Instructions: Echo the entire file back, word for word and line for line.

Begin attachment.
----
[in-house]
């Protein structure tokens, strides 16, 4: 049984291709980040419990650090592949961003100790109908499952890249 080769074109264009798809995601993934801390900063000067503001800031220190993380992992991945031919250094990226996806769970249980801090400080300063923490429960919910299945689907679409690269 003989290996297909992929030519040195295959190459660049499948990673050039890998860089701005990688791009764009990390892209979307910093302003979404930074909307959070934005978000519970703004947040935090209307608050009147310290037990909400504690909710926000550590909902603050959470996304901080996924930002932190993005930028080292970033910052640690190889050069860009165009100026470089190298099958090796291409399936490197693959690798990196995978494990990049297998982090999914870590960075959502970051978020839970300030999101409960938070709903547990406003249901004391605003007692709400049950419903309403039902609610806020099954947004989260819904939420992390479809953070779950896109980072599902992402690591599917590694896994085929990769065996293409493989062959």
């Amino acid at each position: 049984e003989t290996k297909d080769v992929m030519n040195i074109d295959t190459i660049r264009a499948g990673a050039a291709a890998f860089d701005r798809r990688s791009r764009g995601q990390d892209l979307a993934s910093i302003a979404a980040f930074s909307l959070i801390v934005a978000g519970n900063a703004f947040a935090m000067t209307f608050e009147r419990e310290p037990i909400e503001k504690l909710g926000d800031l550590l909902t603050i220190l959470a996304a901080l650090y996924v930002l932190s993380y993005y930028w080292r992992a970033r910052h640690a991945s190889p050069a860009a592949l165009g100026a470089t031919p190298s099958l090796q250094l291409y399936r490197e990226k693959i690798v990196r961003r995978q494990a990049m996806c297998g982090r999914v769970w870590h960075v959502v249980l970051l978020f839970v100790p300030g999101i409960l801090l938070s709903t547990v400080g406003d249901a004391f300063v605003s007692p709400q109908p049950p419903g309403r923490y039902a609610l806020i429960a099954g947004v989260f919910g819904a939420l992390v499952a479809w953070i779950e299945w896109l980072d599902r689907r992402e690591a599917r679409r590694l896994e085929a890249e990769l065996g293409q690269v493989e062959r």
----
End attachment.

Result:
[in-house]
């Protein structure tokens, strides 16, 4: 049984291709980040419990650090592949961003100790109908499952890249 080769074109264009798809995601993934801390900063000067503001800031220190993380992992991945031919250094990226996806769970249980801090400080300063923490429960919910299945689907679409690269 003989290996297909992929030519040195295959190459660049499948990673050039890998860089701005990688791009764009990390892209979307910093302003979404930074909307959070934005978000519970703004947040935090209307608050009147310290037990909400504690909710926000550590909902603050959470996304901080996924930002932190993005930028080292970033910052640690190889050069860009165009100026470089190298099958090796291409399936490197693959690798990196995978494990990049297998982090999914870590960075959502970051978020839970300030999101409960938070709903547990406003249901004391605003007692709400049950419903309403039902609610806020099954947004989260819904939420992390479809953070779950896109980072599902992402690591599917590694896994085929990769065996293409493989062959």
């Amino acid at each position: 049984e003989t290996k297909d080769v992929m030519n040195i074109d295959t190459i660049r264009a499948g990673a050039a291709a890998f860089d701005r798809r990688s791009r764009g995601q990390d892209l979307a993934s910093i302003a979404a980040f930074s909307l959070i801390v934005a978000g519970n900063a703004f947040a935090m000067t209307f608050e009147r419990e310290p037990i909400e503001k504690l909710g926000d800031l550590l909902t603050i220190l959470a996304a901080l650090y996924v930002l932190s993380y993005y930028w080292r992992a970033r910052h640690a991945s190889p050069a860009a592949l165009g100026a470089t031919p190298s099958l090796q250094l291409y399936r490197e990226k693959i690798v990196r961003r995978q494990a990049m996806c297998g982090r999914v769970w870590h960075v959502v249980l970051l978020f839970v100790p300030g999101i409960l801090l938070s709903t547990v400080g406003d249901a004391f300063v605003s007692p709400q109908p049950p419903g309403r923490y039902a609610l806020i429960a099954g947004v989260f919910g819904a939420l992390v499952a479809w953070i779950e299945w896109l980072d599902r689907r992402e690591a599917r679409r590694l896994e085929a890249e990769l065996g293409q690269v493989e062959r």